A mixed bag
After nursing ends, mothers and their children experience a mix of reactions, both physical and emotional. These reactions vary greatly in kind and intensity, depending on the age and temperament of the child, how fast weaning has occurred, and how the mother has felt about breastfeeding.
Physical changes you will notice
Very little research has been done on women's physical reactions to weaning. For now, we must base our summary mainly on the experiences of women we know.
Unless your milk production has stopped before weaning is complete, you will probably experience some decrease in appetite when you stop breastfeeding. Some women report losing weight and feeling restless for a week or so after weaning. Others, perhaps because they eat according to habit rather than appetite, gain weight after weaning.
After any post-weaning engorgement and breast lumps dissipate, you will probably find that your breasts are smaller even than they were before pregnancy. The areola may look shriveled, from being stretched in the baby's mouth, particularly after several years of nursing. After six months or so, new fat stores may make your breasts fill out a little.
Your breasts will probably continue to produce some fluid, if you try to express it, for months after complete weaning. Some women notice continued milk production for as long as two years after nursing ends. And, for months after the last nursing, some mothers occasionally notice the tingling sensation of milk letting down. One mother, whose breasts had never leaked while she was nursing, said milk dripped from them one night when she was very worried about her child's cough, three months after she had stopped nursing.
If your periods didn't resume before the last nursing, they probably will within a few weeks -- and so, probably, will your fertility. If you began menstruating before weaning was complete, expect that your next period may be early and heavy. Heavy periods may continue for several months as your body adjusts to the hormonal changes of weaning.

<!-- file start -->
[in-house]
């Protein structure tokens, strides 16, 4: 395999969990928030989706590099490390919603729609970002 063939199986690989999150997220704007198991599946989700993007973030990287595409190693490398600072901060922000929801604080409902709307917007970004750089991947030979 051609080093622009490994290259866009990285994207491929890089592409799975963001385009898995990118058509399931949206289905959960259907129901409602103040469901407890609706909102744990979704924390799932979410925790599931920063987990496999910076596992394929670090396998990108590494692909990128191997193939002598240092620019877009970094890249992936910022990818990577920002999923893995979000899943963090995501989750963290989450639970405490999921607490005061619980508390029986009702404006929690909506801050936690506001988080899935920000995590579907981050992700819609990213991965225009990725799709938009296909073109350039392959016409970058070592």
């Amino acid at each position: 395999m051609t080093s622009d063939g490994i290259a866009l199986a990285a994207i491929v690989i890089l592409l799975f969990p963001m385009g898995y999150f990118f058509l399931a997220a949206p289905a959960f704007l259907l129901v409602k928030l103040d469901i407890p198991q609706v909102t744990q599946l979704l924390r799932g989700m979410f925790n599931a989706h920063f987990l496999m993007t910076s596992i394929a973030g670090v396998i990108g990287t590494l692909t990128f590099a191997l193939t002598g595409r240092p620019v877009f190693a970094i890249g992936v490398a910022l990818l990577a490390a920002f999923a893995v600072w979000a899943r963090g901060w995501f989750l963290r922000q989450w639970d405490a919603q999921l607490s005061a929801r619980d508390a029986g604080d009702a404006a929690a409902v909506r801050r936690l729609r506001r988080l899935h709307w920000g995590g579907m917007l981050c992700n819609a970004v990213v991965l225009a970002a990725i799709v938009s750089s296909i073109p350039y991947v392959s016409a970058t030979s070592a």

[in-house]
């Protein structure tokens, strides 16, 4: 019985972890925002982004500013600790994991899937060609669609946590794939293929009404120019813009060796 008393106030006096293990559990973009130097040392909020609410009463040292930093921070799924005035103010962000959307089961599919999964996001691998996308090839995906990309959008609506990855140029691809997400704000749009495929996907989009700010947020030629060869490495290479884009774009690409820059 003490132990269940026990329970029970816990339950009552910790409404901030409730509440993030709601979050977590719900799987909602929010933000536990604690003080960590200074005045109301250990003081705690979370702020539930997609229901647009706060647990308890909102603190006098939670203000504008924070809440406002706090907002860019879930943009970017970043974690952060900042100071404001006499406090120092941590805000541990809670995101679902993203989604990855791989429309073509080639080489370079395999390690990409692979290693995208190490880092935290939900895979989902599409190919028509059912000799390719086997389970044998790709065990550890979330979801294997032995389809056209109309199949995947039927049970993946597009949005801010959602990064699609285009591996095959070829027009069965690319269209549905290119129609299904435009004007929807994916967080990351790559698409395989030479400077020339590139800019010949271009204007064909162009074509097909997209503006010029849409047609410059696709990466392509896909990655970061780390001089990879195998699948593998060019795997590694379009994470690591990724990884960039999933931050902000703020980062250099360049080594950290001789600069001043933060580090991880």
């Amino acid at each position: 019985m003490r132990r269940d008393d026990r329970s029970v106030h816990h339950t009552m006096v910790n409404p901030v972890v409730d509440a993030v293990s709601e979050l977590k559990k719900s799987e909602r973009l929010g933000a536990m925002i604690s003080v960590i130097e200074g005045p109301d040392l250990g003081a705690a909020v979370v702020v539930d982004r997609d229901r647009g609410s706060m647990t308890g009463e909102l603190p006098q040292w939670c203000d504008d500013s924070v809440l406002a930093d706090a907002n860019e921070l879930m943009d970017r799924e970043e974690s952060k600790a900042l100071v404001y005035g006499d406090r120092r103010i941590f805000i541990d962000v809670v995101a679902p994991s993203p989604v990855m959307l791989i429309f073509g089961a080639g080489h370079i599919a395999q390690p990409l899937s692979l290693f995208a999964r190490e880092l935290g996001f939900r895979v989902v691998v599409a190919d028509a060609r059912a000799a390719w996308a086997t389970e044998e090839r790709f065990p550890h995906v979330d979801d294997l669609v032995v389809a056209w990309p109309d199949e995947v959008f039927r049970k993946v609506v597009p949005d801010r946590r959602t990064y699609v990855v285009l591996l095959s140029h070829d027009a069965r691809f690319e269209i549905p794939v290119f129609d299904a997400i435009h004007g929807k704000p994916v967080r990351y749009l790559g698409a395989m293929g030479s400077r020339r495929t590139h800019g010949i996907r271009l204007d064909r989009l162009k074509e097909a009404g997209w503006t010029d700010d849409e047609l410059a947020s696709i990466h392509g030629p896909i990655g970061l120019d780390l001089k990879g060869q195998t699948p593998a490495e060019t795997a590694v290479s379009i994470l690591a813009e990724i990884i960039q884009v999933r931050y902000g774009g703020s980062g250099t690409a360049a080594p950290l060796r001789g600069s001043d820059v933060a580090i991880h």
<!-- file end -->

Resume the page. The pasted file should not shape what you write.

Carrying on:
With the resumption of menstruation may come an increase in sex drive and vaginal lubrication (Bricklin 1987). If your periods started while you were still nursing, your sex drive may still increase at weaning, though this may be partly due to the decrease in tactile stimulation from your child. Some mothers find, however, that their breasts are less sensitive to erotic stimulation after weaning than before.
Be wary of depression
In a few women who have personal or familial histories of depression, rapid weaning in the first year may precipitate severe depression or even psychotic behavior. This may result from the hormonal changes at weaning, perhaps in combination with feelings of loss of the symbiotic mother-baby bond. Extreme anxiety, fears, frequent tearfulness, insomnia, and loss of appetite are signs that medical help is needed (Susman and Katz, 1988).
Normally, a mother's feelings after weaning can vary from grief to relief. Distress after weaning is more likely the earlier weaning occurs. Some mothers, who never planned to nurse for long or who were determined not to be "tied down" by a baby, have no regrets about early weaning. But one study found that 63 percent of women who weaned at two to three months wished they could have nursed longer, and 50 percent of those who weaned at four to nine months regretted weaning so soon (Rogers et al, 1987).
If you have weaned before you were really ready, you may feel angry -- at yourself, for not being able to do what you feel should come naturally, and at other people, perhaps for encouraging you to breastfeed, for giving inconsistent advice or none at all, or for pressuring you to wean.
You may feel rejected if your baby seems to prefer the bottle to your breasts or your mate's care to your own. You may feel anxious about the baby, who is no longer getting "the best," or about your own mothering abilities. You may feel guilty about your failure to live up to your own expectations. Such feelings will be exacerbated if you had romantic visions of nursing, if you nursed an older child successfully and so feel acutely what the younger one is lacking, if you just like to do things the natural way, or if you suffered through engorgement after believing you had too little milk. If you've learned that weaning wasn't necessarily the best way to solve your problems, you may feel like a fool.
ON THE NEXT PAGE: Dealing with guilt, How time heals, Ambivalence, and weaning around the world